Akram did not comply with the requirements of Rule 33.1; therefore, his sufficiency argument is not preserved for this court's review. At the close of the State's evidence, Akram moved for a directed verdict because the State's evidence was "not sufficient as a matter of the law to sustain a conviction." At the close of all the evidence, Akram stated that he was "asking for a direct[ed] verdict" because the State "hadn't proven the burden of guilt." These are general motions for directed verdict, and they do not specify any missing elements. Accordingly, they are insufficient to preserve the issue for appeal. See, e.g., id.

         We now turn to Akram's argument that the circuit court erred by denying his motion to suppress. Before trial, the circuit court held a hearing on the motion to suppress Akram's custodial statement. Detective Matt Huckabay of the Blytheville Police Department testified that on March 18, 2016, Linda Hatcher, Akram's live-in girlfriend, was found beaten to death. Akram was the only other person in the house, and he was taken into custody around midnight. Detective Huckabay testified that he did not interview Akram the night of the murder because an officer had told him that Akram was intoxicated. The following afternoon at 2:35 p.m., Detective Huckabay interviewed Akram. The audio recording of the interview was introduced into evidence at the suppression hearing.

         At the beginning of the interview, Detective Huckabay handed Akram a copy of his Miranda rights and read the rights aloud. Akram acknowledged that he understood his rights and completed the Miranda form by providing his date of birth, address, and signature. Detective Huckabay then asked Akram a series of background questions that Akram was able to answer.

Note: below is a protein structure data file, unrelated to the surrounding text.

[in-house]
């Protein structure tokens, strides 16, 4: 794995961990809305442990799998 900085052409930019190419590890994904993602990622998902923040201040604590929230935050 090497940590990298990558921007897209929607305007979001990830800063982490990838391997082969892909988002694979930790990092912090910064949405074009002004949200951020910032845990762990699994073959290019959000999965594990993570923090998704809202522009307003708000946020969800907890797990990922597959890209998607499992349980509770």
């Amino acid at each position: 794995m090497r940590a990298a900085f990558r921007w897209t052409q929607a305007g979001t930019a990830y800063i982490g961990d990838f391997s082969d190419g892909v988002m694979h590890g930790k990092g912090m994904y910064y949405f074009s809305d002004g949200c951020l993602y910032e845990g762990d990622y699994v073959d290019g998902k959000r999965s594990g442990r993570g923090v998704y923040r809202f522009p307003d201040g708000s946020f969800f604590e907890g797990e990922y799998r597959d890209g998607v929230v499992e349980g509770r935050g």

Akram explained that he spent most of the day on March 18, 2016, with Pauline Richardson, his other girlfriend. Akram drank gin and smoked marijuana throughout the day. Akram claimed he did not remember what time he got home or what happened to Linda. He stated that he did not "remember doing that to [Linda]" and that he could not remember what had happened or why there was blood all over the house. Akram did not affirmatively deny that he had murdered Linda.

         Detective Huckabay testified that Akram was upset and crying during the interview but that he did not appear to be intoxicated. Detective Huckabay also stated that Akram did not smell of alcohol at the time of the interview. After Detective Huckabay's testimony, the State introduced certified copies of two of Akram's previous convictions-one for robbery and one for manslaughter-to show his familiarity with the criminal-justice system. Akram argued that he was intoxicated the night before the interview and that Detective Huckabay did not know whether Akram was still intoxicated at the time of the interview.

         Akram also alleged that he did not have his reading glasses and was unable to read the Miranda-rights forms. The circuit court found that Detective Huckabay read verbatim the Miranda-rights and waiver form to Akram and that Akram voluntarily waived those rights. The circuit court stated that on the tape of the interview Akram sounded "coherent" and "articulate" and "[d]id not slur his words" and "[d]id not appear to be intoxicated." Based on these findings, the ...